Seven-star pileup

Viewers who find Hurlyburly one of the most weirdly annoying movies they've seen--which is likely--will probably locate different "last straws" in the self-indulgent bundle of hay that has been made from David Rabe's grueling 1984 play. For me, it was watching Eddie (Sean Penn) stretched out beneath a glass coffee table in his Hollywood Hills home, spouting Rabe's tortured narcissistic dialogue. The camera is positioned above the table and behind Artie (Garry Shandling) as he leans forward and does line after line of cocaine over Penn's wracked face. At this point, I wanted to fire a few rounds into my television set (I had a review copy).

On paper, it sounds like a pretentious but not overwhelming shot, maybe even a little cinemagraphic braggadocio that's been earned by a cast that includes Penn, Shandling, Kevin Spacey, Chazz Palminteri, Robin Wright Penn, and Anna Paquin. But somewhere during a creative process that included director Anthony Drazan, co-screenwriter Rabe, the painterly director of photography Changwei Gu (Farewell My Concubine), and maybe, just maybe, all those marquee egos with so much mouth-stretching stage dialogue among them, a dissolution occurred. Hurlyburly scatters into a million prickly monologues and duets that are given unnecessary and distracting contexts by Drazan and Changwei: the glass coffee-table shot; arguments carried on via cell phones while the characters swoop across Los Angeles; long tirades on rooftops and along nighttime roadsides. The audience is simultaneously overwhelmed and underwhelmed by what the movie-industry freaks in Rabe's play are yammering on about. The movie finally achieves a cumulative effect, but it's as a seven-star pileup of "big scenes" that are insufferable.

Eddie and Mickey (Spacey) are housemates and professional colleagues, Hollywood casting directors with enough money to secure all the cocaine and women they want but not enough clout to snag the big projects. Eddie's a worrywart who has retained a sliver of heart, just enough to hate himself and yearn for something better both professionally and romantically. Mickey is a peroxide-rinsed viper whose forked tongue is given to withering semantic discourses on the difference between "sarcasm" and "being flip." They seemingly share everything: a house, women, and friends like a volatile big-lug TV actor named Phil (Palminteri) and Artie, a producer who is probably more successful and more insecure than all of them.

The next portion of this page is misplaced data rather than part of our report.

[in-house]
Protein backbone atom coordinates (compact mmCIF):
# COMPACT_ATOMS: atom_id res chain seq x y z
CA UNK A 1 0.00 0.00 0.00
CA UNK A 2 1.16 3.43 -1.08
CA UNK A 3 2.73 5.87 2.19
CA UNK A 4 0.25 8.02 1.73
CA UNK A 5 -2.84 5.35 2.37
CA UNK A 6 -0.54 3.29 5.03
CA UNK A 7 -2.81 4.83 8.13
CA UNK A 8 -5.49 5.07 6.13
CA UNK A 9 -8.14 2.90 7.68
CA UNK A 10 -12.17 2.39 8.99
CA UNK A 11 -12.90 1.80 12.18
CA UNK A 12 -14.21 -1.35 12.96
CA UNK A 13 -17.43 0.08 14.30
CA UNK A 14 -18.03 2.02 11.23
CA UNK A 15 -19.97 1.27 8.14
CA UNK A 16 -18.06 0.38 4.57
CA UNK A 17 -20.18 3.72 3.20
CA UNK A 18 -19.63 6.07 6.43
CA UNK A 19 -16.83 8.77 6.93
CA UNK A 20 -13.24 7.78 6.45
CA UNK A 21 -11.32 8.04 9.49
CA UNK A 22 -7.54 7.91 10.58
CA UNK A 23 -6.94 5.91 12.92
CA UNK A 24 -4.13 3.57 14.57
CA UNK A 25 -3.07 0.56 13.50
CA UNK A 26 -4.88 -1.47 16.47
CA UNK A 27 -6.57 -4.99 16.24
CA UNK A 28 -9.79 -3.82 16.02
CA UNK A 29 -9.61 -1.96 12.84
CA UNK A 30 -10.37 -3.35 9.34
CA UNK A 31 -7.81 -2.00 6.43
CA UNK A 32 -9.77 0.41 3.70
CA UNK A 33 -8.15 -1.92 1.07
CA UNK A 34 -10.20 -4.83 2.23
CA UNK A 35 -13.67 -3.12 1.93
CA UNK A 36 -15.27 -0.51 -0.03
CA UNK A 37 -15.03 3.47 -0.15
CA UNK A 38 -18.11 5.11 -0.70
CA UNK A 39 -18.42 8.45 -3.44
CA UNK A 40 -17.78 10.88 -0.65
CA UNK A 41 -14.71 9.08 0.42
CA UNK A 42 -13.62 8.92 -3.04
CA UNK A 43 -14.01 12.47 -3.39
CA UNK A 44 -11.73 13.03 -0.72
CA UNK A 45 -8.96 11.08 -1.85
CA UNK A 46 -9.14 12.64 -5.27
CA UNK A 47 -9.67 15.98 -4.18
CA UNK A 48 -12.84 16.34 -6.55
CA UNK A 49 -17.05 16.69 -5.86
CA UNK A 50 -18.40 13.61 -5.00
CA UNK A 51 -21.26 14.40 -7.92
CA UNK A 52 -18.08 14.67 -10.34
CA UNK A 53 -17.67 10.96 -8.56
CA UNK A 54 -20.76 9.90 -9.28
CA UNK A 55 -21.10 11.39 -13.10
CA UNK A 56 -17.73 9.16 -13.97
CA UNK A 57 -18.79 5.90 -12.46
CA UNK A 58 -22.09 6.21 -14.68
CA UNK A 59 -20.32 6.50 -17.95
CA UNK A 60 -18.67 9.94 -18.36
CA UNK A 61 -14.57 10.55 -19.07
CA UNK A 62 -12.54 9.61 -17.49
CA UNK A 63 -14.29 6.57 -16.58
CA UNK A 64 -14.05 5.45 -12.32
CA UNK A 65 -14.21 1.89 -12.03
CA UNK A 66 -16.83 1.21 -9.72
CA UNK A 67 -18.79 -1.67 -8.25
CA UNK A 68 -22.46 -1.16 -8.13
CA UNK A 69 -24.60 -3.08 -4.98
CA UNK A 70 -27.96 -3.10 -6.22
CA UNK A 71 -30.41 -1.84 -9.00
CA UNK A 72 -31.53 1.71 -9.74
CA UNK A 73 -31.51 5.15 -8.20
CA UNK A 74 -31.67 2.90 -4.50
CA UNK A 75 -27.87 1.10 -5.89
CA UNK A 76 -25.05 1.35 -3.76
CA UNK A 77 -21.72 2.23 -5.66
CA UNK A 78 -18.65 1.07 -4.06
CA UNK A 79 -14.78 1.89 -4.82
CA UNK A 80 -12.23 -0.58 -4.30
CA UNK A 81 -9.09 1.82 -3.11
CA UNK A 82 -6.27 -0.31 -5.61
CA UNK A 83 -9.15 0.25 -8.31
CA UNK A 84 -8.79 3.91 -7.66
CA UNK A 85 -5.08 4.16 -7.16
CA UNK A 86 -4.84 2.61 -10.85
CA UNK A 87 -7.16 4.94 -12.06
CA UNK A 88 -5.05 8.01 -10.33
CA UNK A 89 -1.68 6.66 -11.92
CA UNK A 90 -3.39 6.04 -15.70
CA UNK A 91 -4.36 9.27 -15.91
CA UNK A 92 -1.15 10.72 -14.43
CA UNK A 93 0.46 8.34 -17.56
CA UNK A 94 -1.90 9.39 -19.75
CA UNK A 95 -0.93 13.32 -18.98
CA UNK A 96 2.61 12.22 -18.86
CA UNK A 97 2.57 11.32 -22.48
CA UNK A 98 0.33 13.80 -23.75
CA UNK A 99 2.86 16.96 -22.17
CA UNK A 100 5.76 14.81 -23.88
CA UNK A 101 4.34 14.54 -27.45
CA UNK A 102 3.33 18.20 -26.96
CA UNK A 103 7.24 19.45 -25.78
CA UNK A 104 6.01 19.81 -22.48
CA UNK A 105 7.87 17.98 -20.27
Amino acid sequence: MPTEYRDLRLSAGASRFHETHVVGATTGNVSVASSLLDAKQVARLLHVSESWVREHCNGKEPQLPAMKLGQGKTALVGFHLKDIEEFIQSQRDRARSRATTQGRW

Hurlyburly the movie, just like Hurlyburly the stage play, consists of this quartet's alternately building each other up and tearing each other down as they try to identify some satisfaction in their jobs and their love lives using David Rabe's seriocomic philosophical chatter. Occasionally, the melee stops, the velvet rope is pulled aside, and invited into this vitriolic boys' club is the stray woman, sometimes reasonably confident if romantically foolhardy (Robin Wright Penn as Darlene, a photographer and Penn's best hope for salvation). But mostly the women are lost and scrambling for salvation themselves. Among them are Bonnie (Meg Ryan), a dancer famous for her blow jobs who doesn't mind performing them in the presence of her 6-year-old daughter, and Donna (Anna Paquin), a teenage runaway Shandling finds in a Hollywood elevator and delivers to Penn and Spacey as a care package.

One problem with Hurlyburly is that Rabe's play--produced off-Broadway 15 years ago with a cast that included William Hurt, Christopher Walken, Harvey Keitel, and Sigourney Weaver--feels, if not exactly dated, then redundant. Since that New York production, filmmakers such as David Mamet, Quentin Tarantino, and Neil LaBute among others have slapped us till we're numb with ironic depictions of misogynists. (Strangely, the actresses in Drazan and Rabe's film don't appear degraded; Wright's character is pitched more intelligently and sympathetically than the ditz in Rabe's original play, and in Ryan's case, the dignity she emanates borders on the absurd.) While less overwrought direction would certainly make the movie more coherent, it might highlight even further that Rabe's descendants have examined insulated male heterosexual desire ad nauseam in the time between his play and its movie version.

But Drazan wasn't content with respectable filmed-play mediocrity; he had to remind us how out-of-control he could be with elements from both media. Drazan never stops pounding the chest and blasting breath into the lips of Hurlyburly with his fast and pointless atmospheric effects, perhaps inspiring some of his actors to flail away similarly at Rabe's words. Kevin Spacey and Sean Penn attack scenes that Rabe intended as comic (if bleakly so) as if they were competing for the last spot in an Actor's Studio class. Penn is still the most fluid of living American character actors, which makes it all the sadder when a filmmaker traps his oily flow in buckets of cinematic gimmickry.

Written by Anthony Drazan and David Rabe, from the play by Rabe. Directed by Drazan. Starring Sean Penn, Kevin Spacey, Chazz Palminteri, Garry Shandling, Robin Wright Penn, Anna Paquin, and Meg Ryan. Opens Friday.


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